African countries will be among the first to roll out $150 laptops, after officials announced they would start receiving products from the OLPC (One Laptop Per Child) initiative.

Q&A: Why Union Bank scrapped AIX for Red Hat

Filed under
Interviews

As Linux establishes itself as a mainstream operating system, and open source tools and applications prove their enterprise readiness, a growing number of organizations are talking publicly about their open source deployments and direction. Recently, Mok Choe, CTO at Union Bank in Monterrey Park, Calif., spoke with Network World Senior Editor Jennifer Mears about the financial institution’s decision to scrap proprietary Unix systems for commodity servers running Red Hat Linux.

Best Bash Tips Explained, Mysql, and other howtos

Filed under
HowTos

The bash shell is just amazing. There are so many tasks that can be simplified using its handy features. This tutorial tells about some of those features, explains what exactly they do and learns you how to use them.

The Road to KDE 4: CMake, a New Build System for KDE

Filed under
KDE

When a project with the size and scope of KDE gets to be as big as it is, sometimes changing a decision established almost a decade earlier is very difficult. KDE has relied on autotools to build most of the project since its inception, but for the last year, KDE 4 has been building with CMake, a newer build system that is rapidly becoming a heavyweight contender in the world of buildsystems.

Extensions and more coming to Firefox 3

Filed under
Moz/FF

Firefox 3 development keeps going on and more details of what features are at least being considered for inclusion keep appearing as well. A major topic is the revision of some currently available extensions for their possible inclusion in Firefox 3.

AMD 8.34.8 Display Driver

Filed under
Software

If the X-Video movie playback bug with x86_64 Linux previously affected you, fear no more! Introducing the AMD fglrx 8.34.8 Linux display driver corrects this long-standing issue. There have also been a few bugs corrected in 8.34.8 along with official Radeon Xpress X1250 support, but other than that, this month serves as more of a maintenance release.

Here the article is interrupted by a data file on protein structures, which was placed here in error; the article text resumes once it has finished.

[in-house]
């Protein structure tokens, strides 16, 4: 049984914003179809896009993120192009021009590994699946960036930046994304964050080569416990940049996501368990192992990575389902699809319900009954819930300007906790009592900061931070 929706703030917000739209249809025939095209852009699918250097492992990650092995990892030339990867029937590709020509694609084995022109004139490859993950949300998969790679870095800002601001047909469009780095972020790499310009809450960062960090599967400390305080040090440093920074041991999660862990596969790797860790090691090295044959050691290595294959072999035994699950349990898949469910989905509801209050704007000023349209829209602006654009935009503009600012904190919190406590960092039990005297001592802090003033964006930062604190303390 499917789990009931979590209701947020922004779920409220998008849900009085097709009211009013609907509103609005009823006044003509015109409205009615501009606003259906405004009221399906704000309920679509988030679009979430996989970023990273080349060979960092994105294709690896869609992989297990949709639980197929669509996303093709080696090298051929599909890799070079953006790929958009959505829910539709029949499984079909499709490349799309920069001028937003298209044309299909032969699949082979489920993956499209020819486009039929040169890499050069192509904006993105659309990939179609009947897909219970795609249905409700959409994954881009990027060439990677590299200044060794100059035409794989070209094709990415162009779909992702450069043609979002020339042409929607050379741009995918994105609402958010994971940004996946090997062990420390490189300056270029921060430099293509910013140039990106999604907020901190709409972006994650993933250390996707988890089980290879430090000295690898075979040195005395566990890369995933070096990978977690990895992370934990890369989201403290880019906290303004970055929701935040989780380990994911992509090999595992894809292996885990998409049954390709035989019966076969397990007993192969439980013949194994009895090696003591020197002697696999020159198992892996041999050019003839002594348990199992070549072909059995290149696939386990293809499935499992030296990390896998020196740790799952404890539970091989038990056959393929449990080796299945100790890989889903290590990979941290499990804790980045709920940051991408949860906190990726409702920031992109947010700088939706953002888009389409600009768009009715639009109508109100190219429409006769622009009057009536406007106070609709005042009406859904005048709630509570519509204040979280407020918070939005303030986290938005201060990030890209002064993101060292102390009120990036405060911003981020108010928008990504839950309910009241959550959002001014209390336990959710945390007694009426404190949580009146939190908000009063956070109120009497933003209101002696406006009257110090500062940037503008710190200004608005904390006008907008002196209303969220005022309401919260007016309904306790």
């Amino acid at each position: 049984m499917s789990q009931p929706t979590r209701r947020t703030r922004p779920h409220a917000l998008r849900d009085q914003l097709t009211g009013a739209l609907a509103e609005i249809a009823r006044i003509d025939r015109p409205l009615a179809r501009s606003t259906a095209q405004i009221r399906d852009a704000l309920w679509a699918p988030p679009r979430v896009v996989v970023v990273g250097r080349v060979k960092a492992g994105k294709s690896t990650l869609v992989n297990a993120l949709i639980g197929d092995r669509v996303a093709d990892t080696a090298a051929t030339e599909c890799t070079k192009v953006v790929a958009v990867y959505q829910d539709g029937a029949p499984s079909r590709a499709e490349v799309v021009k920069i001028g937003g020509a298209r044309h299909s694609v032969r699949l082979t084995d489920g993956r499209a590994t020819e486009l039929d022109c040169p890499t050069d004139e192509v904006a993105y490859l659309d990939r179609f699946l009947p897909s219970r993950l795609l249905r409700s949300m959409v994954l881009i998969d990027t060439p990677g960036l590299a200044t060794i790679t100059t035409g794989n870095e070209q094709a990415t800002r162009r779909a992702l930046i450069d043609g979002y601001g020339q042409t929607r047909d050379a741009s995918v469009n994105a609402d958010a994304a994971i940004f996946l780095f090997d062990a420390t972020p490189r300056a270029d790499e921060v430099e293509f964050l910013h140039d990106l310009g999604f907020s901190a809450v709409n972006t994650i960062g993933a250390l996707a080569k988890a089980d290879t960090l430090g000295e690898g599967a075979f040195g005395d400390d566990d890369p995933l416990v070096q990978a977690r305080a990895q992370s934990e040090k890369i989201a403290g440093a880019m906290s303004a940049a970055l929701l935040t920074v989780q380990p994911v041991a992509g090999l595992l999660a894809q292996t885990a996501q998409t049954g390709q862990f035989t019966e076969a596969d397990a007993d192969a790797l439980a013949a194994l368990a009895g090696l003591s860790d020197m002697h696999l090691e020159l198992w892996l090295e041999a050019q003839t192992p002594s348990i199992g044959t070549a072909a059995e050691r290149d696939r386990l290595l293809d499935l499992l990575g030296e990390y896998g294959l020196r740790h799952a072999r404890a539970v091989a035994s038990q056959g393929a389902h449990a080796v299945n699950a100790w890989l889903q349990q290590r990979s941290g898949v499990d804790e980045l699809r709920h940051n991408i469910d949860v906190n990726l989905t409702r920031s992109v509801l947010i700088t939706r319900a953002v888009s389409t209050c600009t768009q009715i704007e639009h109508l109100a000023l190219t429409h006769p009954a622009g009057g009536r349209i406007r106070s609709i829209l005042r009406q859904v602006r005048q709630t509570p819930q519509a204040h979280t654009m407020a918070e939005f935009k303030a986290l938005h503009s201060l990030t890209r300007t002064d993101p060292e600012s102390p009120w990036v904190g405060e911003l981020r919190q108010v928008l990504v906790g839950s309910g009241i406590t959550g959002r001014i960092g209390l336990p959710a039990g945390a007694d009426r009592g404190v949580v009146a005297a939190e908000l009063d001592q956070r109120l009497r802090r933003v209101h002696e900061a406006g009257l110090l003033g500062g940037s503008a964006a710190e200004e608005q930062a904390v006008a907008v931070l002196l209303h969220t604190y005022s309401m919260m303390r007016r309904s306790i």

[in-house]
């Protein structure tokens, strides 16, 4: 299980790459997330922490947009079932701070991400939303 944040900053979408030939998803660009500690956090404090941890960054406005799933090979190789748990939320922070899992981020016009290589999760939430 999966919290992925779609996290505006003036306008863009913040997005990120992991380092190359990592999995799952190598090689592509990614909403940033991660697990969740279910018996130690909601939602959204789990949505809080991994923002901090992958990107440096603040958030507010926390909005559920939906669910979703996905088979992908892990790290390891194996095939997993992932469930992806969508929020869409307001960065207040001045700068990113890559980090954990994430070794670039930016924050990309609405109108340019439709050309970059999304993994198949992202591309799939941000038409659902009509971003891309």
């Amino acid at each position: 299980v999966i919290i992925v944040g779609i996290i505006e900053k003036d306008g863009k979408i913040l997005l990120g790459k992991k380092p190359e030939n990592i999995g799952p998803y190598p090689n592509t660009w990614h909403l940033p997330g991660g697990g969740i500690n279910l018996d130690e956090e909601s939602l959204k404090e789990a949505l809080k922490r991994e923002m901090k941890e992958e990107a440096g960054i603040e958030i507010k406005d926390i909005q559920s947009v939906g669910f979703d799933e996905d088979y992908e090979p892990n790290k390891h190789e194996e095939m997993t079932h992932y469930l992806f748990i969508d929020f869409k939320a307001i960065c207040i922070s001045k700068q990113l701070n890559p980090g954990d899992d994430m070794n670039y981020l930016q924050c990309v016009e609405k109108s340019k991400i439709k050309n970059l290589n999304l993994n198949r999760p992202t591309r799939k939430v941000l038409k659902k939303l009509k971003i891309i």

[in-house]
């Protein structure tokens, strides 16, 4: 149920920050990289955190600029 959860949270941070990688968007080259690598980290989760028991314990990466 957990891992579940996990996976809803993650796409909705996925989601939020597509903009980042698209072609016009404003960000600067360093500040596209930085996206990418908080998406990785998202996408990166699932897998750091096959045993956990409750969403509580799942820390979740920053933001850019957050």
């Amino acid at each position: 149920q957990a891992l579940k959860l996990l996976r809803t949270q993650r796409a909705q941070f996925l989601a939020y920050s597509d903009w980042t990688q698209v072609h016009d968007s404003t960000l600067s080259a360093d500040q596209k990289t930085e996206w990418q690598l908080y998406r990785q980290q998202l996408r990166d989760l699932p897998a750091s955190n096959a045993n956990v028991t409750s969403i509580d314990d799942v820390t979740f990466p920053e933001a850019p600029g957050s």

Dell gives desktop Linux its "full attention"

Filed under
Linux

In an attempt to boost its sagging fortunes, Dell, one of the leading PC makers in America, recently launched the Dell Idea Storm website to solicit ideas on how to get Dell back to the top. The most popular idea so far? Desktops with pre-installed Linux.

InstallJammer, a self-executing installer for Linux

Filed under
Software

In the crowded Linux packaging landscape, it would be easy to overlook Damon Courtney's InstallJammer. However, InstallJammer, which provides self-executing installers for Linux and other operating systems is well worth a look. Version 1.1 was released recently with a number of new features, including support for RPM and Debian package databases, console-based installs, new platforms, and much more.

Eric S. Raymond: Goodbye Fedora, Hello Ubuntu

Filed under
Linux

After thirteen years as a loyal Red Hat and Fedora user, I reached my limit today, when an attempt to upgrade one (1) package pitched me into a four-hour marathon of dependency chasing, at the end of which an attempt to get around a trivial file conflict rendered my system unusable.

Jono Bacon: New Ubuntu community toys

Filed under
Ubuntu

I have always believed in open community processes. Those companies who have shown a commitment to open processes have been more successful in the Open Source and free software world. Creating an open community is only half of the challenge though, I am keen to achieve the dizzy heights of open and effective community.

Opening up an open-source roadblock

Filed under
OSS